Where to Stay in ThailandMost Thai cities offer several kinds of short-term accommodations for budget travelers. Because traffic is so bad in Bangkok, it doesn't make sense to sign a lease until you've determined where you'll be working, so use short-term lodging until you're ready to settle down.
Hotels in Thailand typically offer several classes of rooms.
Before paying for your room, ask to see it and make sure everything (fan, air conditioning, plumbing, etc.) works. Also, room rates are often negotiable and are commonly increased for foreigners, so unless prices are posted, don't be shy about bargaining.
If you're a male traveling alone, you'll probably be asked whether you want to hire a female companion for the night.
Guest houses are essentially private "mom and pop" hotels. They are common in Thailand, and are very popular among budget travelers.
There are dozens of guest houses in Bangkok, especially in the Banglamphu area and on Khao San Road near the Democracy Monument, as well as the Thewet and National Library areas. Rates vary widely depending on quality; the cheapest places cost about US$3 per night with a fan, and nicer, air-conditioned places cost about US$25 per night.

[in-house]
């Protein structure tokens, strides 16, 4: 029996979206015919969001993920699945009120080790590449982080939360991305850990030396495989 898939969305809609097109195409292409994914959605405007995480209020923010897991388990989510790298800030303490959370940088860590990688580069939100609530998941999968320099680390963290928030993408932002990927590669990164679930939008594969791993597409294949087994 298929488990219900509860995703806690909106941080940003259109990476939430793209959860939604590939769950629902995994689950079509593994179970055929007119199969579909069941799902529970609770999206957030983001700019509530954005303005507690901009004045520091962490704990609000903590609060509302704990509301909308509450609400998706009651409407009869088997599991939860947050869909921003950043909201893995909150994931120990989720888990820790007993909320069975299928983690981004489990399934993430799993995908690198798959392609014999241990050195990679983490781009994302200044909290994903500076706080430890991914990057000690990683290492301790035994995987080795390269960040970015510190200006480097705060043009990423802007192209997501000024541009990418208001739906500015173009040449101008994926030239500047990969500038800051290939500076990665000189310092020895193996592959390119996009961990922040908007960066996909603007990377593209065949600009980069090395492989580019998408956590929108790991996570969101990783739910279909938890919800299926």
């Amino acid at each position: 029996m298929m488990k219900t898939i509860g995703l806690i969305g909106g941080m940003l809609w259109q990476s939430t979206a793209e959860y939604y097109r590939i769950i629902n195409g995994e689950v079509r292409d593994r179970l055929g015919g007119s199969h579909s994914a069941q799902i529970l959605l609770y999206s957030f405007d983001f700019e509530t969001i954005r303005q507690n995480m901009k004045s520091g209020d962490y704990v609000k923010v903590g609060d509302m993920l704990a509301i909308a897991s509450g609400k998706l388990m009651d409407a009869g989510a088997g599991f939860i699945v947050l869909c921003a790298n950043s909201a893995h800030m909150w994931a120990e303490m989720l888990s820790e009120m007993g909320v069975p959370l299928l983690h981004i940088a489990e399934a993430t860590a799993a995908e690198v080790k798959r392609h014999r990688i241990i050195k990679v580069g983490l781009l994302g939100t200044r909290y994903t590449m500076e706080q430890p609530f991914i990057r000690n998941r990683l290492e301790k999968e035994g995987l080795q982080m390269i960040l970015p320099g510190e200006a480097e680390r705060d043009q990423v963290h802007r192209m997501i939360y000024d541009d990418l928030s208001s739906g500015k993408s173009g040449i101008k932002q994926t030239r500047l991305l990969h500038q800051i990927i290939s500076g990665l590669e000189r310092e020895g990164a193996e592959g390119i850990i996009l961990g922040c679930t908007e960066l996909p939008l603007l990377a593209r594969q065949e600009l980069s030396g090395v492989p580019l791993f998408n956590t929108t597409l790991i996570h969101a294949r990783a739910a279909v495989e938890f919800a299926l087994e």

Again, ask to look at the room before you pay.
Thailand has several youth hostels, including one in Bangkok, three each in Chiang Mai and Chiang Rai, and one each in Phitsanulok and Nan. Per-night prices range from about US$1 for a bed in a bunkhouse to US$3 for a private room.
Guests must be members of the International Youth Hostel Association to stay. Memberships cost about US$1 for one night and US$6 for a full year.
The YMCA runs hotels in several Thai cities. They cost a bit more than youth hostels, and are more formal.